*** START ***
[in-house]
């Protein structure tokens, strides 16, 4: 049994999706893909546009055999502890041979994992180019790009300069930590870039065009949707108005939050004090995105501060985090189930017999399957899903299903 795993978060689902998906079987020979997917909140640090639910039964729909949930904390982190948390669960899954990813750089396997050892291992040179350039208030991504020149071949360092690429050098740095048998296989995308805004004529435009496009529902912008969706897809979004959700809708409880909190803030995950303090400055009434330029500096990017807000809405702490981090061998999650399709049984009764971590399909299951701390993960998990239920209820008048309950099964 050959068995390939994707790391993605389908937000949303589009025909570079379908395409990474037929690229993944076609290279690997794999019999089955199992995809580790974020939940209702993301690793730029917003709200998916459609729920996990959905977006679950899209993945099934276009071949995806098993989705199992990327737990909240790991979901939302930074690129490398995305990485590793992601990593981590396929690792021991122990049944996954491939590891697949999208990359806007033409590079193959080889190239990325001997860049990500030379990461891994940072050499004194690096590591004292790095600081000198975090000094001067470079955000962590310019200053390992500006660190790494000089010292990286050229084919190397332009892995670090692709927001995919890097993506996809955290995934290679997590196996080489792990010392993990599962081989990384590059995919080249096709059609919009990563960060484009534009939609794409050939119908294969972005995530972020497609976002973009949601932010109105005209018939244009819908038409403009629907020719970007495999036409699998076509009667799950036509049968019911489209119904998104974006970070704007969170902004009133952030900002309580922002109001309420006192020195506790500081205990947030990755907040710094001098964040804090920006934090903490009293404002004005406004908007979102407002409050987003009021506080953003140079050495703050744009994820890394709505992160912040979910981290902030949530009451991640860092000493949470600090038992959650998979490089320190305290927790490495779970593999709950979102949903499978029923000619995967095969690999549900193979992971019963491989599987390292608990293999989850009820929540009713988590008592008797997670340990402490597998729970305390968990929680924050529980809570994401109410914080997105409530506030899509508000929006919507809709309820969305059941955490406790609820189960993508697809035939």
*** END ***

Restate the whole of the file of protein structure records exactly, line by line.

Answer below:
[in-house]
């Protein structure tokens, strides 16, 4: 049994999706893909546009055999502890041979994992180019790009300069930590870039065009949707108005939050004090995105501060985090189930017999399957899903299903 795993978060689902998906079987020979997917909140640090639910039964729909949930904390982190948390669960899954990813750089396997050892291992040179350039208030991504020149071949360092690429050098740095048998296989995308805004004529435009496009529902912008969706897809979004959700809708409880909190803030995950303090400055009434330029500096990017807000809405702490981090061998999650399709049984009764971590399909299951701390993960998990239920209820008048309950099964 050959068995390939994707790391993605389908937000949303589009025909570079379908395409990474037929690229993944076609290279690997794999019999089955199992995809580790974020939940209702993301690793730029917003709200998916459609729920996990959905977006679950899209993945099934276009071949995806098993989705199992990327737990909240790991979901939302930074690129490398995305990485590793992601990593981590396929690792021991122990049944996954491939590891697949999208990359806007033409590079193959080889190239990325001997860049990500030379990461891994940072050499004194690096590591004292790095600081000198975090000094001067470079955000962590310019200053390992500006660190790494000089010292990286050229084919190397332009892995670090692709927001995919890097993506996809955290995934290679997590196996080489792990010392993990599962081989990384590059995919080249096709059609919009990563960060484009534009939609794409050939119908294969972005995530972020497609976002973009949601932010109105005209018939244009819908038409403009629907020719970007495999036409699998076509009667799950036509049968019911489209119904998104974006970070704007969170902004009133952030900002309580922002109001309420006192020195506790500081205990947030990755907040710094001098964040804090920006934090903490009293404002004005406004908007979102407002409050987003009021506080953003140079050495703050744009994820890394709505992160912040979910981290902030949530009451991640860092000493949470600090038992959650998979490089320190305290927790490495779970593999709950979102949903499978029923000619995967095969690999549900193979992971019963491989599987390292608990293999989850009820929540009713988590008592008797997670340990402490597998729970305390968990929680924050529980809570994401109410914080997105409530506030899509508000929006919507809709309820969305059941955490406790609820189960993508697809035939």